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Theatre Review (LA): Cabaret at the Met Theatre

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Musical Theatre of Los Angeles in association with Canary Productions has done it again. Their current offering of Kander and Ebb’s Cabaret is truly delightful, a high-energy, sexy treat.

The version that they are presenting, and there are many, is essentially that of the Broadway revival with Natasha Richardson and Alan Cummings, combined with snippets of the original, some of the Berlin Stories by Isherwood, and the play by Van Druten. But whatever its source, the production works splendidly.

For those who've seen only the movie, it was very, very different than the Broadway version. Both Liza Minnelli and Joel Grey are dynamite performers, but in the original stories, their characters are seedy, on drugs, and third-rate, and this is hard for the performers to bring off, especially the actrss playing Sally Bowles.

Jill Haworth, the first musical Sally Bowles, was trashed in the reviews. Natasha Richardson fared better, but risked singing badly and depended on her acting to carry the day. The current Sally, Kalinda Gray, takes a stance somewhere in between. She is not a great singer, so don’t expect Liza, but she is closer to the character, and really does a terrific job with the title song.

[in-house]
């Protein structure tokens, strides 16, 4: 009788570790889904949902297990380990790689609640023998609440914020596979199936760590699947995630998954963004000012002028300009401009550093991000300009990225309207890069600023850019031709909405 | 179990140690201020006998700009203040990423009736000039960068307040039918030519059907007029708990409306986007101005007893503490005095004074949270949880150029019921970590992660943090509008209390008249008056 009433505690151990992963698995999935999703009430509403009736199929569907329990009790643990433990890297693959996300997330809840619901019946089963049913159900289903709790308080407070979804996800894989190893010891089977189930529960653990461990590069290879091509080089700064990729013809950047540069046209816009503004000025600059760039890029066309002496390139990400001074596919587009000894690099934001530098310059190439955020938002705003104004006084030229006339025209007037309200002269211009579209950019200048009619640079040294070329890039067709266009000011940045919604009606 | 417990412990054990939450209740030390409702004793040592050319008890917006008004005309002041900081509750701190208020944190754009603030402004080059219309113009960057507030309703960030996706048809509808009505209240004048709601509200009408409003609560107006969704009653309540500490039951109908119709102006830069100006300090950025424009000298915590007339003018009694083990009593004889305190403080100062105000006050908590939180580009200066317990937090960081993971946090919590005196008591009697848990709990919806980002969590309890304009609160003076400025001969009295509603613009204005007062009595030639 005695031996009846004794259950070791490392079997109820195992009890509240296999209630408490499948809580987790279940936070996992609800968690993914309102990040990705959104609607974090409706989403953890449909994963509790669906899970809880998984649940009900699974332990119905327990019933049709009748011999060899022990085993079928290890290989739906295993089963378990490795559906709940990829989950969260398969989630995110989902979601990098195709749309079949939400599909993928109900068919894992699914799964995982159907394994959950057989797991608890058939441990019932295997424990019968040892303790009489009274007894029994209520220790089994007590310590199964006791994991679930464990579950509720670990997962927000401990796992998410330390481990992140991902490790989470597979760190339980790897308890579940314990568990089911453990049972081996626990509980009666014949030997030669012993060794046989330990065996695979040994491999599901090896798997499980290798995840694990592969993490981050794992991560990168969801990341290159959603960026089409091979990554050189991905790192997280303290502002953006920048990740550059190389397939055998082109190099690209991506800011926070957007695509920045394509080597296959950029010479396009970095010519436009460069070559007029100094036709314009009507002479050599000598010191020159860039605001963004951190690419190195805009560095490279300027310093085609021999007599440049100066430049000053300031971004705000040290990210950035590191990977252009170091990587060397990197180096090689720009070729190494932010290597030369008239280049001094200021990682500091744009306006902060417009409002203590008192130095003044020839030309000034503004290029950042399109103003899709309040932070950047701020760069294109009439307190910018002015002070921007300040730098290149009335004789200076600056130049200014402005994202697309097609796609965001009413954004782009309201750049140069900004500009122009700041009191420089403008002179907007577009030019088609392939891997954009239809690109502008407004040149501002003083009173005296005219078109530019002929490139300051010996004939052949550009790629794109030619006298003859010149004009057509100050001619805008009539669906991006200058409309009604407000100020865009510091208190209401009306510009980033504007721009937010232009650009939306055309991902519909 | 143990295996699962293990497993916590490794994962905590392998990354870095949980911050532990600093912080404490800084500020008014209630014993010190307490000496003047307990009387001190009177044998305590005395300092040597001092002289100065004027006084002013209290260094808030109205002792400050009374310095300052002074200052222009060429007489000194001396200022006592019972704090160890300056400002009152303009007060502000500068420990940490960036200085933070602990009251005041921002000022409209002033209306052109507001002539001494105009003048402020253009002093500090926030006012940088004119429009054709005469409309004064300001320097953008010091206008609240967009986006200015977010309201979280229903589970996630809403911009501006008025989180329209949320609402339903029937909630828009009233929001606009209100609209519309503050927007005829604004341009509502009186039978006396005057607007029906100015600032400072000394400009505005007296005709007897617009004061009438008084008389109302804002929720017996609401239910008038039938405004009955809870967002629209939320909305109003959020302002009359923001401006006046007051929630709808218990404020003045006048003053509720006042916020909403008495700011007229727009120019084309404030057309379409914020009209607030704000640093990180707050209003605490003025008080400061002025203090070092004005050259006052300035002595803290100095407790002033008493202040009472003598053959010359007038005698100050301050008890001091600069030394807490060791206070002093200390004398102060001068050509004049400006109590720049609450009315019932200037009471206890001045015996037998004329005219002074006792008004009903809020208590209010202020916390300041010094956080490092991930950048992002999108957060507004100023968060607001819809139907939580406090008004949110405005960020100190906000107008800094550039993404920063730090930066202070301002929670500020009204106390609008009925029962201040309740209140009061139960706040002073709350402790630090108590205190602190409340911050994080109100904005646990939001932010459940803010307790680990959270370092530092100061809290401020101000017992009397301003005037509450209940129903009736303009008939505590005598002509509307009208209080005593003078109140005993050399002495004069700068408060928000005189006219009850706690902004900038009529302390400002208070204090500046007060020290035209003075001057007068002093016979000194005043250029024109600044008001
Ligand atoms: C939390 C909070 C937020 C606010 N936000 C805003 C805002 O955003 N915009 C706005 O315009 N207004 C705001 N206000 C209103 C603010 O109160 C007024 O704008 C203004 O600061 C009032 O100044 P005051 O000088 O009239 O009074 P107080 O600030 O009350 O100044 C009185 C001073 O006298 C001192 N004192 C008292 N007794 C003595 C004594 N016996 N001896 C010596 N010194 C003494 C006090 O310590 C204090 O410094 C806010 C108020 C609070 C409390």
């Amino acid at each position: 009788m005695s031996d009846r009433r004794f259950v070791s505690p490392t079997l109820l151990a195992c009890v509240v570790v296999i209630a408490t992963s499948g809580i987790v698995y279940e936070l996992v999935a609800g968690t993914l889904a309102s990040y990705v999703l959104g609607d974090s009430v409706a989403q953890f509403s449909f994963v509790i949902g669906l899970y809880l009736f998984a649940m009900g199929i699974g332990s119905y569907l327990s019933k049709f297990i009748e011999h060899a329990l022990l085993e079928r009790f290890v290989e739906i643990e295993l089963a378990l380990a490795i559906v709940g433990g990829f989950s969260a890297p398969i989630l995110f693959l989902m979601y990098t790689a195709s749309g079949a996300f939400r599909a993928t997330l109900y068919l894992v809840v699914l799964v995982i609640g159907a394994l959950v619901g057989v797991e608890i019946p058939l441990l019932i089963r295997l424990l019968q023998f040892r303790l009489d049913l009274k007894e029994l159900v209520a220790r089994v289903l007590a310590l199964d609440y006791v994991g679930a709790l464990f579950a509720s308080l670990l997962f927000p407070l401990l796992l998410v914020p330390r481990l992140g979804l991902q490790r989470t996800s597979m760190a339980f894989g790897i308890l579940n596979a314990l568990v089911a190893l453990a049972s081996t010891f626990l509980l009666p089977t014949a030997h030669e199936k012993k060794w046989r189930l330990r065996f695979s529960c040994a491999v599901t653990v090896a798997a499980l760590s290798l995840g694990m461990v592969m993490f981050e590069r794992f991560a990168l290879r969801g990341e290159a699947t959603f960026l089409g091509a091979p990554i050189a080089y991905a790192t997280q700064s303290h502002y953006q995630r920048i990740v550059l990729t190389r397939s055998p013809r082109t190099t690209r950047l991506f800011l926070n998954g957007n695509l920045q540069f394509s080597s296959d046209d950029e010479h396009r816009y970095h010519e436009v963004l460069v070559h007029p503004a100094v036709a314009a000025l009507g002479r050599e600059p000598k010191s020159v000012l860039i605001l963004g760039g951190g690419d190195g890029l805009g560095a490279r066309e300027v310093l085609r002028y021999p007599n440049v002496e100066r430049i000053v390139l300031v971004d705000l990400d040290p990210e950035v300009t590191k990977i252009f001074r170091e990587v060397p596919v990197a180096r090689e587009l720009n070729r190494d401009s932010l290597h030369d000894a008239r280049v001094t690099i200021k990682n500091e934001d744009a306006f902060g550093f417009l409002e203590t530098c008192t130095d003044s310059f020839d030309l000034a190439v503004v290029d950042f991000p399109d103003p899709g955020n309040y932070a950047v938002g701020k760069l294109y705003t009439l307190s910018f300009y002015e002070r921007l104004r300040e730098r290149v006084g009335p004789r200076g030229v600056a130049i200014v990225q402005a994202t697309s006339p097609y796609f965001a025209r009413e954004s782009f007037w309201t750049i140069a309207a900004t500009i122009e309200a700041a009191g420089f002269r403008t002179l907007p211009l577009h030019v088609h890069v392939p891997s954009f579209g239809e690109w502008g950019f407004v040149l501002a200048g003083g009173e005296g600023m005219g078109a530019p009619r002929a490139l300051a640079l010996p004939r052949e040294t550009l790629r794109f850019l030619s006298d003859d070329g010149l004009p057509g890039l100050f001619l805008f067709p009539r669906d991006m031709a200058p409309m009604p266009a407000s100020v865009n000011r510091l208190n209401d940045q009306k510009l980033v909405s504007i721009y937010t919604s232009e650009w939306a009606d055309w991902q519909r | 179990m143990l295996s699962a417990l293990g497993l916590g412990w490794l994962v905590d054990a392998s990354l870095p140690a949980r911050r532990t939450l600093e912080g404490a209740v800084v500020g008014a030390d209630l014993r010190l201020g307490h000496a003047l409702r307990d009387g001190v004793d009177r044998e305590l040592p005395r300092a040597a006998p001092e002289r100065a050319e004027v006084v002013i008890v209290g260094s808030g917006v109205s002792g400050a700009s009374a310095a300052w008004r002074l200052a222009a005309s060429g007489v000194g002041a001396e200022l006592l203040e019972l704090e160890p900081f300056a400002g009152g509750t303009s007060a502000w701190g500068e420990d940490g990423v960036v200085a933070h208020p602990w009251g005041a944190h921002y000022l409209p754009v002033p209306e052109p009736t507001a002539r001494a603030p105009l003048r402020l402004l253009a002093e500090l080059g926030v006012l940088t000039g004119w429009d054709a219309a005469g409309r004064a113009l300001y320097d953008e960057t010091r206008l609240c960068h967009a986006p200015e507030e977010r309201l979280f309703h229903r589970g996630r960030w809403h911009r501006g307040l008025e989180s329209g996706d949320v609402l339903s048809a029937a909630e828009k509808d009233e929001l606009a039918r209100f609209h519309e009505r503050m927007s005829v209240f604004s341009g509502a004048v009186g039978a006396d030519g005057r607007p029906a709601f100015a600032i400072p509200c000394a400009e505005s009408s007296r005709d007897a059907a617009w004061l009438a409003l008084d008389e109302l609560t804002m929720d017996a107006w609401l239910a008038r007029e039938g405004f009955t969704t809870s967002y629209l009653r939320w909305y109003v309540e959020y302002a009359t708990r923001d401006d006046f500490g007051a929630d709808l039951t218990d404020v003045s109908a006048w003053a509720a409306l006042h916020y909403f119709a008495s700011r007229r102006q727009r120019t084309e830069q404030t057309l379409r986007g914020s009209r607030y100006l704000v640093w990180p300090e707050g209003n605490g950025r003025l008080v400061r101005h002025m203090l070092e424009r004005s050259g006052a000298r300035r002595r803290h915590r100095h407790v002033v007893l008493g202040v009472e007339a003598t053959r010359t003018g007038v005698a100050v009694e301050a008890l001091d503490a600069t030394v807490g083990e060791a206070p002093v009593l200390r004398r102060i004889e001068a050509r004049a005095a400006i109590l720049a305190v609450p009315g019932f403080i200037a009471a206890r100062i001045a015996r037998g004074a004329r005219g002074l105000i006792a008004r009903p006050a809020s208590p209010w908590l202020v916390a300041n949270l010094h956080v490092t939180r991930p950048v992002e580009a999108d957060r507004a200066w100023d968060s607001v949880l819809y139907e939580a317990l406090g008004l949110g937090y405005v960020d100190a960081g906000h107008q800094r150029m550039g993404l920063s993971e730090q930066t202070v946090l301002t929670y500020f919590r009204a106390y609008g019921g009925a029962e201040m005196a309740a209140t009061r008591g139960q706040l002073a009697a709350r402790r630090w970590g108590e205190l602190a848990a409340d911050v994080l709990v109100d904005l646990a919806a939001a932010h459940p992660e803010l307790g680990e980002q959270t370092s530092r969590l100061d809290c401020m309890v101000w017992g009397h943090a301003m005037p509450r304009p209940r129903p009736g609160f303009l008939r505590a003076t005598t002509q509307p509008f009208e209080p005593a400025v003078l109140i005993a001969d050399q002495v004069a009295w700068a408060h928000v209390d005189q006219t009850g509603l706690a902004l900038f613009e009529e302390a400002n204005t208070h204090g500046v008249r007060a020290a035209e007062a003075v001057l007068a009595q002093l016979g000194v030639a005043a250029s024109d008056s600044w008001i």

Eduardo Enrikez, who is also one of the producers, manages to strike a balance between tacky and talented. He does a masterful job as the emcee, and is surrounded by a great group of Kit Katters both male and female. They entertain us from the moment we enter the theatre space, never dropping character, and they have a great time of it.

Annalisa Erickson is a truly marvelous Fraulein Schneider. Josie Yount, a lovely girl and singer, does marvels with Fraulein Kost, both sexy and sleazy. Michael Bernardi, Hershel’s son, is terrific as Cliff. In this version he doesn’t get to sing much (though he can sing) which then balances out his role with Sally. His songs in the original were wonderful, but the character tended to overshadow Sally.

Craig Bachman is a scary Ernst Ludwig, a Nazi. Jason Kraid is a sympathetic Herr Schultz. Special praise goes to Danielle Soibelman as Anna Ludwig, who sings “Tomorrow Belongs to Me” in a clear lovely voice, and is actually one of the best performers, as she was in Ragtime with this group.

Thanks are due to Bonnie McMahon, by far the best dancer on stage, for taking on a smaller role in order to be free to produce. This is no vanity effort, but a production by people who really care about the musical art form. Judy Norton does a superb job of direction, using the space well and keeping the characters clear and on course. Greg Hakke provides wonderful musical direction, and the choreography of Tania Possick knocks your socks off. All told this is a very successful production and lots of fun.

Cabaret plays at the Met Theatre until August 9th.

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